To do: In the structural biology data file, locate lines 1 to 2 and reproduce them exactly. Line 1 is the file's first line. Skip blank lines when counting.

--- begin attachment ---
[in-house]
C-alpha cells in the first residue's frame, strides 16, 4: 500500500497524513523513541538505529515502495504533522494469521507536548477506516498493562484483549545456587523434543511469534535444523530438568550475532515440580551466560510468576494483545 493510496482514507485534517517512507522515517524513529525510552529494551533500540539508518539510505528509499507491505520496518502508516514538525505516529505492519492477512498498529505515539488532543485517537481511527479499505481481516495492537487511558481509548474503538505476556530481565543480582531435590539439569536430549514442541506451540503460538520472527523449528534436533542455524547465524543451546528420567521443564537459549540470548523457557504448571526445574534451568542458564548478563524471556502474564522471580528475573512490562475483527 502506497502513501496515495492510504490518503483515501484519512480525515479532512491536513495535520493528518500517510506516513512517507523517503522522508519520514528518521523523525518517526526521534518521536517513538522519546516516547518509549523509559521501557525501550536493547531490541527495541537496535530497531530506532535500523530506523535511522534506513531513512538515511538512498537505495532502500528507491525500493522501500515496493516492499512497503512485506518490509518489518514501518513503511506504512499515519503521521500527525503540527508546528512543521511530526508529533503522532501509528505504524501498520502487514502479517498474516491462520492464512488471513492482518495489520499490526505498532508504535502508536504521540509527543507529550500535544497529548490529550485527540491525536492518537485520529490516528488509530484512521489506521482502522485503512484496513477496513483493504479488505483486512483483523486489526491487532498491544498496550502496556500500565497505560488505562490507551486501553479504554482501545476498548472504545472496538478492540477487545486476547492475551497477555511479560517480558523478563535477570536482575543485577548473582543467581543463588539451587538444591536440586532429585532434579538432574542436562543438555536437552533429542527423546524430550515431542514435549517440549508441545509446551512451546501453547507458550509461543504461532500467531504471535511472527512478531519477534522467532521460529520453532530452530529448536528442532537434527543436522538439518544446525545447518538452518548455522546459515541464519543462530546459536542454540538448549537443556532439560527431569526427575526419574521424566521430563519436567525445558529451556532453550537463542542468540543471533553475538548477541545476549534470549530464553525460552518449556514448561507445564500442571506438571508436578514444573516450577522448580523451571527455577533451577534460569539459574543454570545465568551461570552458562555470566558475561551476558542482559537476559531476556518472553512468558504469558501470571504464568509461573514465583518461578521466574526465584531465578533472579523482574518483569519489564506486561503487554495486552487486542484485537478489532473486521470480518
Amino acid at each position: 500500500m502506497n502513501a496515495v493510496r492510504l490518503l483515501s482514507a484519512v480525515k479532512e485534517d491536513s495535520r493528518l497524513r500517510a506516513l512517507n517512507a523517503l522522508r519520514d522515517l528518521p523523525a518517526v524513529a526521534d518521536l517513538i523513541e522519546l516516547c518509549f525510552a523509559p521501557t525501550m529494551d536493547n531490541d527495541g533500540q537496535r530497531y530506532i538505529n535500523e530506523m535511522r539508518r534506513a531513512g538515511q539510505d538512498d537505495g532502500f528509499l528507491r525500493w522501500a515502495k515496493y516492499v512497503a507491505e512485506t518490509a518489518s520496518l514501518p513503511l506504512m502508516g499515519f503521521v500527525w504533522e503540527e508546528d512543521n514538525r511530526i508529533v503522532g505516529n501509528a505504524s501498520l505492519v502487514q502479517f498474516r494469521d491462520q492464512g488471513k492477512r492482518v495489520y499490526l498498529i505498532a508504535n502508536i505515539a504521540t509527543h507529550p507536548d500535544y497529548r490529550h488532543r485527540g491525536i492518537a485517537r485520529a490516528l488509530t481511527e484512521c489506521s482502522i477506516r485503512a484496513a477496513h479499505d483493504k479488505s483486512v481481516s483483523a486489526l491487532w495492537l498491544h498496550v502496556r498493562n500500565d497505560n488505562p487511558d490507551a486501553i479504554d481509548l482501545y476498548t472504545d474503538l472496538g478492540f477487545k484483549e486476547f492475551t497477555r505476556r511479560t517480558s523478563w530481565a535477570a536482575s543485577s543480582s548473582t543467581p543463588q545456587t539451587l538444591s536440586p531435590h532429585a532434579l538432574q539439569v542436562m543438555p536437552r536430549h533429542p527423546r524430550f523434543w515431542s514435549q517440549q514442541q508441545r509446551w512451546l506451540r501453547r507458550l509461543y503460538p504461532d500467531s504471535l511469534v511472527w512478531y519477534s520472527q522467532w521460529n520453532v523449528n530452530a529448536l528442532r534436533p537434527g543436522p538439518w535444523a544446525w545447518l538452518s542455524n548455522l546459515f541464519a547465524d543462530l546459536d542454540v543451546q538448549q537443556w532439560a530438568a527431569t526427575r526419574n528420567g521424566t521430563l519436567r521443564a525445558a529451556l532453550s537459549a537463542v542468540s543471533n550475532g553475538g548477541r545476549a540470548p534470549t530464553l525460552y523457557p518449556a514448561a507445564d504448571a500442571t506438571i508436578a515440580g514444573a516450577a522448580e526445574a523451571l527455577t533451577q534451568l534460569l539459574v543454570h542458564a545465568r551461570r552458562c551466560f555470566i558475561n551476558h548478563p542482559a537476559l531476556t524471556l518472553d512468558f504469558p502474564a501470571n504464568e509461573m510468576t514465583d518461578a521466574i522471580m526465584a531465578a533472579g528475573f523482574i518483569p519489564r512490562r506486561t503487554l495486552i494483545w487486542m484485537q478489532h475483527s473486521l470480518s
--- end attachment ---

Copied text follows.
[in-house]
C-alpha cells in the first residue's frame, strides 16, 4: 500500500497524513523513541538505529515502495504533522494469521507536548477506516498493562484483549545456587523434543511469534535444523530438568550475532515440580551466560510468576494483545 493510496482514507485534517517512507522515517524513529525510552529494551533500540539508518539510505528509499507491505520496518502508516514538525505516529505492519492477512498498529505515539488532543485517537481511527479499505481481516495492537487511558481509548474503538505476556530481565543480582531435590539439569536430549514442541506451540503460538520472527523449528534436533542455524547465524543451546528420567521443564537459549540470548523457557504448571526445574534451568542458564548478563524471556502474564522471580528475573512490562475483527 502506497502513501496515495492510504490518503483515501484519512480525515479532512491536513495535520493528518500517510506516513512517507523517503522522508519520514528518521523523525518517526526521534518521536517513538522519546516516547518509549523509559521501557525501550536493547531490541527495541537496535530497531530506532535500523530506523535511522534506513531513512538515511538512498537505495532502500528507491525500493522501500515496493516492499512497503512485506518490509518489518514501518513503511506504512499515519503521521500527525503540527508546528512543521511530526508529533503522532501509528505504524501498520502487514502479517498474516491462520492464512488471513492482518495489520499490526505498532508504535502508536504521540509527543507529550500535544497529548490529550485527540491525536492518537485520529490516528488509530484512521489506521482502522485503512484496513477496513483493504479488505483486512483483523486489526491487532498491544498496550502496556500500565497505560488505562490507551486501553479504554482501545476498548472504545472496538478492540477487545486476547492475551497477555511479560517480558523478563535477570536482575543485577548473582543467581543463588539451587538444591536440586532429585532434579538432574542436562543438555536437552533429542527423546524430550515431542514435549517440549508441545509446551512451546501453547507458550509461543504461532500467531504471535511472527512478531519477534522467532521460529520453532530452530529448536528442532537434527543436522538439518544446525545447518538452518548455522546459515541464519543462530546459536542454540538448549537443556532439560527431569526427575526419574521424566521430563519436567525445558529451556532453550537463542542468540543471533553475538548477541545476549534470549530464553525460552518449556514448561507445564500442571506438571508436578514444573516450577522448580523451571527455577533451577534460569539459574543454570545465568551461570552458562555470566558475561551476558542482559537476559531476556518472553512468558504469558501470571504464568509461573514465583518461578521466574526465584531465578533472579523482574518483569519489564506486561503487554495486552487486542484485537478489532473486521470480518